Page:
Each laboratory-created diamond is grown by placing a diamond ‘seed’ into a chamber of heat and pressure. This chamber mimics the natural growing process. Crystallization occurs allowing the lab-grown diamond to mature within six to ten weeks. It is then cut, polished and graded by the same world-renowned labs that certify earth-mined diamonds. The following technique are most commonly used by laboratories:
CHEMICAL VAPOR DEPOSITION (CVD)
Chemical Vapor Deposition, or CVD, is a process used to create gem-grade diamonds as well as optics and semiconductors. The CVD process uses ultra-pure carbon-rich gasses in a controlled chamber. Carbon-based gasses, such as methane, are heated until they break apart allowing the carbon atoms within the gas to separate. These tiny carbon atoms fall onto a diamond substrate and build up layers resulting in a rough diamond crystal. This process takes between six to ten weeks and yields gem-grade Type IIa diamonds.In recent years, CVD research has gained popularity and now modified versions of CVD are being used. These processes differ in the means by which chemical reactions are initiated. Some of these variations include:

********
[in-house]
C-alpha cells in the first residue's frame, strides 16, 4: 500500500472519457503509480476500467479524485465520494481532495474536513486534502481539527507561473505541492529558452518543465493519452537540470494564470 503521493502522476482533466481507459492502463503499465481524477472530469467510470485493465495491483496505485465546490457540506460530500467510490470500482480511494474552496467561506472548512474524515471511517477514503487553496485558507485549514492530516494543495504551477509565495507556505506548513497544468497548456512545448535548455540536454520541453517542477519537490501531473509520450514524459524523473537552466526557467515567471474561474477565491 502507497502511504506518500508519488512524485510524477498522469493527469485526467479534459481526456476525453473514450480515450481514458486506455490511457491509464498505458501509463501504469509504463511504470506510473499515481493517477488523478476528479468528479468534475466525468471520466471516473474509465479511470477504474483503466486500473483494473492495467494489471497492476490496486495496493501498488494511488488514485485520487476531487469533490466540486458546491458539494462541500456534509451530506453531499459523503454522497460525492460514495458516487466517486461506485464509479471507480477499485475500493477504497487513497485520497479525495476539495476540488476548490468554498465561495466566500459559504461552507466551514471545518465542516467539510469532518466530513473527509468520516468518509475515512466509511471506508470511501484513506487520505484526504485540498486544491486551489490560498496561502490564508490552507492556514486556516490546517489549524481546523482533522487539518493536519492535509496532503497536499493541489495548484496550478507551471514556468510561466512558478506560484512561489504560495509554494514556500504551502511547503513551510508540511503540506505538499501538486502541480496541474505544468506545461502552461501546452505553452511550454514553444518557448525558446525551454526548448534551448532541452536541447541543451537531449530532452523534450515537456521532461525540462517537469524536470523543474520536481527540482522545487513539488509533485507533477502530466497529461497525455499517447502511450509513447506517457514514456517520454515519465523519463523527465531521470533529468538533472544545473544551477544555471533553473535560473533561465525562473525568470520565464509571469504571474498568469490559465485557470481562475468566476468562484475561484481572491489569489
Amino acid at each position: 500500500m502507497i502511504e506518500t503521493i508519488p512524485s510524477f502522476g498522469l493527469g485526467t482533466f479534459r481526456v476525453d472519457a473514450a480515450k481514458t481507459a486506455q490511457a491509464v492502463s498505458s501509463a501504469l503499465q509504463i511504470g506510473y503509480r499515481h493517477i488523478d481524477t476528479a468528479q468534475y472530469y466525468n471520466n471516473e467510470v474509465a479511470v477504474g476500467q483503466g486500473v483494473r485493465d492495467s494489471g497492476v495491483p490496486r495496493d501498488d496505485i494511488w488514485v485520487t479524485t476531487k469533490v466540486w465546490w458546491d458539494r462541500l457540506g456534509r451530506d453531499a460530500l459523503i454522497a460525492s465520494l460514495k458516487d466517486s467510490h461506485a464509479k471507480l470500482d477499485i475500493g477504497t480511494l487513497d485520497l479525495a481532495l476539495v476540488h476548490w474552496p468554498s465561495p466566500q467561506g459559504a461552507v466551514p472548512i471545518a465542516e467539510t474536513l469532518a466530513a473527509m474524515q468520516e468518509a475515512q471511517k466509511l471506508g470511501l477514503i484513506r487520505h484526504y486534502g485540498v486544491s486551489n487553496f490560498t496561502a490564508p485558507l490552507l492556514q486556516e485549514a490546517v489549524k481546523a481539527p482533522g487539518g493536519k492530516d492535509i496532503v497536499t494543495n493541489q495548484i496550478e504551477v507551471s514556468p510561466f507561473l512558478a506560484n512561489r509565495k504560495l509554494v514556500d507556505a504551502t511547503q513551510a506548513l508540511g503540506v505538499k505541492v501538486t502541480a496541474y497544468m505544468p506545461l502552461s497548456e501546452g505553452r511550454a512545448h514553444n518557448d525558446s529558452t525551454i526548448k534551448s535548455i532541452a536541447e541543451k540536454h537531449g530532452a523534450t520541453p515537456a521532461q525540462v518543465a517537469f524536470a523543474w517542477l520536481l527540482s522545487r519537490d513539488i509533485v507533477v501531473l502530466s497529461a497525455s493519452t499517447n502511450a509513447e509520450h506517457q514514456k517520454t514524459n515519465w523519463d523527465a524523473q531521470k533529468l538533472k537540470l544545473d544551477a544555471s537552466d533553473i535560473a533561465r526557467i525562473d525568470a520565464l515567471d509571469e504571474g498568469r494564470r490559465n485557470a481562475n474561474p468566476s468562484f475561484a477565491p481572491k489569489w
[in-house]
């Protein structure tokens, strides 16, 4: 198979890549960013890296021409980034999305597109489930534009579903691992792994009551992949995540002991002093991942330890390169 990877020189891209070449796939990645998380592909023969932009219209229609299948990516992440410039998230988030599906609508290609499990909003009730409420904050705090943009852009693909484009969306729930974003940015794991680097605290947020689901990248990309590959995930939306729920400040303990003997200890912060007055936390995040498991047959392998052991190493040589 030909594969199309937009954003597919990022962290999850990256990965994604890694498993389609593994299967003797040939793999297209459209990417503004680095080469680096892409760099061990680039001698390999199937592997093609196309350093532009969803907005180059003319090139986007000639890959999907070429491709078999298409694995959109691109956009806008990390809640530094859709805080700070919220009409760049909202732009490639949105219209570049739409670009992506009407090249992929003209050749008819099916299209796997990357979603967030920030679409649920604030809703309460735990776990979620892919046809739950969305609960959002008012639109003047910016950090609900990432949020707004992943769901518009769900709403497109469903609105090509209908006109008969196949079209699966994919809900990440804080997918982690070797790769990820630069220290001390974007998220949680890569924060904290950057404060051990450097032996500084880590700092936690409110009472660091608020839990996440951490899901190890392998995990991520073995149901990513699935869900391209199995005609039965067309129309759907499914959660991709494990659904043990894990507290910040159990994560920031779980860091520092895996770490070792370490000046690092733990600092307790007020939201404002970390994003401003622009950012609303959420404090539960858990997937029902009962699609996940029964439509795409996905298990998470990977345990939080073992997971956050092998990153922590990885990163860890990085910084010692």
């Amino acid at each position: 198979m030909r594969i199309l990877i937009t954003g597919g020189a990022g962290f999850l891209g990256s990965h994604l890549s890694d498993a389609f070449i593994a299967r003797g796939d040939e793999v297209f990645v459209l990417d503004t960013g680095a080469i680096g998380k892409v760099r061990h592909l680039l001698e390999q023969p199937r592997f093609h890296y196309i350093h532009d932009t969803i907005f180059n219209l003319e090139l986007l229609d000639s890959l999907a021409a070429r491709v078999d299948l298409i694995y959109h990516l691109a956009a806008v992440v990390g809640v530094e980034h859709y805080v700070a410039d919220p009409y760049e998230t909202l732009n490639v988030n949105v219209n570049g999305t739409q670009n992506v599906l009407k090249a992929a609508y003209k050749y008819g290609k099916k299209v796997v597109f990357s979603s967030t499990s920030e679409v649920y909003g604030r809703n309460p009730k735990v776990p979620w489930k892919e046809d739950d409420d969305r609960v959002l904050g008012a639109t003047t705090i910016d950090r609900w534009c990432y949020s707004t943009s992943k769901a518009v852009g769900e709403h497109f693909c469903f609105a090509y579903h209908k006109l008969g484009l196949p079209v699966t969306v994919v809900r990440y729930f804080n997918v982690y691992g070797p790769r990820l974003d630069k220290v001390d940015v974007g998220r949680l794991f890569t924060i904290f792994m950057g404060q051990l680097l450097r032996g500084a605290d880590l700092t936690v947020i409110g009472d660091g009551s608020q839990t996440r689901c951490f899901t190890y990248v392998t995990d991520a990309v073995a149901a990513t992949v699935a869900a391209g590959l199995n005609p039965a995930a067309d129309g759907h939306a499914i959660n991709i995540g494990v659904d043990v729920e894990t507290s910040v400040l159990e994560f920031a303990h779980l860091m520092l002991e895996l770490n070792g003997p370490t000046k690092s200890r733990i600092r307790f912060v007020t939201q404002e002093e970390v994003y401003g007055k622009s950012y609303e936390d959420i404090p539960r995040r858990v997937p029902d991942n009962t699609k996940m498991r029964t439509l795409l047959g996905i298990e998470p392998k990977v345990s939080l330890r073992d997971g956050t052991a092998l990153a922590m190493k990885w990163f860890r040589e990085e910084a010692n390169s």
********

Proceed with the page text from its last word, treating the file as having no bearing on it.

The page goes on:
Low-pressure CVD (LPCVD) Ultrahigh vacuum CVD (UHVCVD)
Plasma-enhanced chemical vapor deposition (PECVD)
Microwave Plasma Vapor Deposition (MPCVD)
Ultrahigh vacuum CVD (UHVCVD)
It takes approximately 2-3 weeks to grow a rough diamond that will yield a 1ct polished gemstone.
Cutting and polishing may take another 4-8 weeks. The longer a rough is left in the reactor, the greater chance of developing more inclusions or cracks.